Hello people. Its been awhile hasn’t it? I am so sorry that I have not been able to update you guys on how everything happened on the day I passed out. Life has been so hazy lately and I’ve not been myself, even though I try so hard to make it look like everything is fine. I lost a grandmother, I lost a job opportunity and I even fell a little sick. But hey, life happens! And we keep living. So here goes.
Even though my friends and I left early that day, we didn’t get there on time (because our car had a little problem on the road) but it was all good because we got there at the perfect time. The whole square was filled with many human beings: boys and girls all in White and green.
Those that were doing the parade were on the parade ground in straight lines, at attention.
My friends and I searched for and found a place to sit. We were seeing many people we knew from here and there. It was so emotional.
I look back now and I realize that somehow I was already missing the whole thing, I mean, I was going to be separated from these people. The feeling of oneness would no longer be there. We would no longer be this bunch of people that were bound by our search for the same thing: an NYSC certificate. We were going to the outside world where we would be competitors fighting against each other, everyone looking for a way to be higher than the other. It was going to be tough, it was going to be survival of the fittest. My eyes were teary. But I couldn’t be negative, it was a positive day. So we kept smiling and taking pretty pictures.
After the parade that ended with a massive applause from us, there were a couple of speeches made by the NYSC officials and invited guests.
I have no idea what was said because the whole place was so loud. Trust corpers to make noise when they are together.
The next thing was the sharing of our magazines. While other local governments made straight lines to collect theirs, our local government was a circus! Fadalurd, my breasts suffered so much because like everyone, I was struggling to get through the crowd. We had to show them our clearance and ID cards to get the magazines so it was difficult for those that were already in front to collect for others.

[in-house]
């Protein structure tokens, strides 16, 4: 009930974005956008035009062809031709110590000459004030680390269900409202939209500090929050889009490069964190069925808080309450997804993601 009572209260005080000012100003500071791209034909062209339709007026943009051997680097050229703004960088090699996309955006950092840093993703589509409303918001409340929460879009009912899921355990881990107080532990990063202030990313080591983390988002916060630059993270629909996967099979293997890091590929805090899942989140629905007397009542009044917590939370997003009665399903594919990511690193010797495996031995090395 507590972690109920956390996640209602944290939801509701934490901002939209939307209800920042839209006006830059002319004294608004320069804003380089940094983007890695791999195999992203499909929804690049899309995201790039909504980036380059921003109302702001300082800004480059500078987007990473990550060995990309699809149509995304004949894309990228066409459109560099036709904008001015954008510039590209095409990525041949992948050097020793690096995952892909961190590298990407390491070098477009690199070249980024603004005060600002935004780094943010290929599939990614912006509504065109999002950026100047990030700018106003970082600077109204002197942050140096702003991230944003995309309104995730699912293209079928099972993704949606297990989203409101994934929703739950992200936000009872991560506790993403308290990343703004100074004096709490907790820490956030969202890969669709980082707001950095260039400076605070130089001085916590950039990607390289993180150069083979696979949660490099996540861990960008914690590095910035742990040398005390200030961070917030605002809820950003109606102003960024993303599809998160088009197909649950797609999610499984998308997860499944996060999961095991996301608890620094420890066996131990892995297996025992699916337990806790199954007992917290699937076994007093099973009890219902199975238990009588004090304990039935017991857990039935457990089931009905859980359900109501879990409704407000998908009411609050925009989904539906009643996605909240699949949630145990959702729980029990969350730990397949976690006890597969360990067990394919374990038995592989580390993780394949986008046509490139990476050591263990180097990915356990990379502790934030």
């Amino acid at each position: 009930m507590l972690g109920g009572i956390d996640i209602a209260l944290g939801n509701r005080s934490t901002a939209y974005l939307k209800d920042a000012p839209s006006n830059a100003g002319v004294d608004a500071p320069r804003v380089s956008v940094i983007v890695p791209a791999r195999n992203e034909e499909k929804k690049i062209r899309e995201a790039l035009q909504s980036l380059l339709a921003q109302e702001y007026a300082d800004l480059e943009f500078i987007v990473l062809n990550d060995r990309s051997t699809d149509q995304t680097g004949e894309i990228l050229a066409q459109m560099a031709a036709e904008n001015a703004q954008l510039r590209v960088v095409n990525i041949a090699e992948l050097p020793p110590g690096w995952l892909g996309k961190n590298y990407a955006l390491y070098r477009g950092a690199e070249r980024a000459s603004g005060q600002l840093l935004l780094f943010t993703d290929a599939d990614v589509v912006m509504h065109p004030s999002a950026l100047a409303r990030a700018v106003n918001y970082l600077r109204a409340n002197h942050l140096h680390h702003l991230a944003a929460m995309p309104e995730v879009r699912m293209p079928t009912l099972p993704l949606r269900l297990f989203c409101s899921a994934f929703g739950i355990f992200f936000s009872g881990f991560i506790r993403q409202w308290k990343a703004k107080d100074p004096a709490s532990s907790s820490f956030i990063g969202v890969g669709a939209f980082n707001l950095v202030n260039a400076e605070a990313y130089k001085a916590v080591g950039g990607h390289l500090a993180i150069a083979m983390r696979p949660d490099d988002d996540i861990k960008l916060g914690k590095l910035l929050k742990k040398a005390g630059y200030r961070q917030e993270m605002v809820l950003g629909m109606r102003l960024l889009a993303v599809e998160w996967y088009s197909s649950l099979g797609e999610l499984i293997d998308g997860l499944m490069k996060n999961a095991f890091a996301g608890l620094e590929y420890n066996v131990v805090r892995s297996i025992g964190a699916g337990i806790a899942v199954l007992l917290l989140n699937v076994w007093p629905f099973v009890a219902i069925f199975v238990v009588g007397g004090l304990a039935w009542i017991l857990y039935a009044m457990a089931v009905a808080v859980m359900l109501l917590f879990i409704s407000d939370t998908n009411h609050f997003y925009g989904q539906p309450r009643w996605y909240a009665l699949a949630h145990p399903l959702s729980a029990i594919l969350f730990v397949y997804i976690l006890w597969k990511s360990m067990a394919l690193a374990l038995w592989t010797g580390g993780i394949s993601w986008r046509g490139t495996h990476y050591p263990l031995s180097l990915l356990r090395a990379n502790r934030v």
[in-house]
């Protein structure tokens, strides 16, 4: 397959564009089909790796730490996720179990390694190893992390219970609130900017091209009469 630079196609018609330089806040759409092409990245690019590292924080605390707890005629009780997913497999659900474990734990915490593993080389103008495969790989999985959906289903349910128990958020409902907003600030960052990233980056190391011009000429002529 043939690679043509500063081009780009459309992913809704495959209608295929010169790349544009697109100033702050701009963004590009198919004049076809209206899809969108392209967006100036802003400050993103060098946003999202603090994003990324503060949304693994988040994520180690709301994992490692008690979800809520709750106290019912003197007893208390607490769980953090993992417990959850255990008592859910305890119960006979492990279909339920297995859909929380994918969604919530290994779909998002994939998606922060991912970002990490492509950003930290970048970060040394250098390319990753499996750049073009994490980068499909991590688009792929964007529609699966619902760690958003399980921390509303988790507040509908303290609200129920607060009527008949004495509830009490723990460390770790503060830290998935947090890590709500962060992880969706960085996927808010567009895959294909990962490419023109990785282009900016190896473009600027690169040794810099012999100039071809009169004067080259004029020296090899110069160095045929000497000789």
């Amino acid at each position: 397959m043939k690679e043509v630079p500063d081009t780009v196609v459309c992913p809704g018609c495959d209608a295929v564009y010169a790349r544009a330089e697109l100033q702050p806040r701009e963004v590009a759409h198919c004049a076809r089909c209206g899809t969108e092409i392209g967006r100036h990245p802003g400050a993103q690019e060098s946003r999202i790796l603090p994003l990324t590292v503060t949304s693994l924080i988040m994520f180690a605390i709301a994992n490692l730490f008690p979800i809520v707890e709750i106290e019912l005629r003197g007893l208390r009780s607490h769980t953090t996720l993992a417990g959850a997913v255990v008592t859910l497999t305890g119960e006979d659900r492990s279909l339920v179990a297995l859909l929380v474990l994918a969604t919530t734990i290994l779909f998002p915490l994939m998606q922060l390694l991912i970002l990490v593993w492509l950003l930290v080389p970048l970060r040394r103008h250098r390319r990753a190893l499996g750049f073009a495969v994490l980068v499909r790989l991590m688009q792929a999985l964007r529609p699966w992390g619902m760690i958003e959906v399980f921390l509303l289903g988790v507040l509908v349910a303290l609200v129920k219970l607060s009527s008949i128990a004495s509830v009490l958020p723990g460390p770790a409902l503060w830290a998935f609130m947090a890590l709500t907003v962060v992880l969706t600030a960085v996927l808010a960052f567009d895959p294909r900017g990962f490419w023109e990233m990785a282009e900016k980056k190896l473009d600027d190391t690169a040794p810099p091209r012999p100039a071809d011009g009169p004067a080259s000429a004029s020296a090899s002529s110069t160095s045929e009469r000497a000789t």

After much struggle, I am happy to tell you that I collected the magazine. Hallelujah! It did not contain much though, just mostly pictures of all Corps members that were passing out.
Next was the collection of the certificate proper. There were officials at different tables marked with a range of numbers. All you had to do was to find the table whose range of numbers included yours, stay on the queue and wait your turn. My number was in the last table that ranged from 2000+ to 5000+.
Even though we were not many on my queue, the line was slow because, trust Nigerians to always be Nigerians. I saw this beautiful set of twins while I waited for my turn and asked to snap them because I adore twins and hope to have them one day.
When I got to the table, they collected my last clearance and ID card. The officials were a lady and a man. The lady looked at the card and asked,
“1234?” Asking to confirm my state code number.
“No,” I replied, “1324.”
She looked again, confused.
“Is this not 1234?” she asked pointing at the number on my ID card.
“Yes,” I answered, a bit confused. Then I realized that I have been filling forms and doing clearance with the wrong state code. I had mixed up the two middle numbers.
The man searched for and found my certificate but held it.
“If you do not know your number, it means you have not been serving. You never went to your PPA.”
I remembered every lesson note I prepared. Every paper I wrote in Anambra. Every clearance I did. After everything, my village people were trying me? I am invisible. So I smiled.
“I did, sir.”
“Then how come you do not know your number? Ok where did you serve?”
I told him.
“Which local government?”
I said which.
“What is the name of your principal?”
He allowed me to sign on the forms that had all our names on it that proves you have collected yours and handed me my certificate.
No. I am not in that photo 🙄. I was not this excited about the whole thing. I wanted to try and take a photo but my leg looked more exciting than my face:
The journey back home was uneventful and as a result of joblessness the following morning, I washed my khaki. Final washing:
There, guys. I am now a non-serving, unemployed, living-with-her-parents graduate. So please, if you hear of any vacancies, preferably in Abuja, please let me know. Allow the Lord to use you, biko.
I am a Nigerian graduate documenting the perks and pains of being a graduate without long leg in Nigeria; while also contributing her quota to make the world a better place. Lets be friends on Instagram, Facebook and Twitter. You'll find me there as Naijafreshgraduate.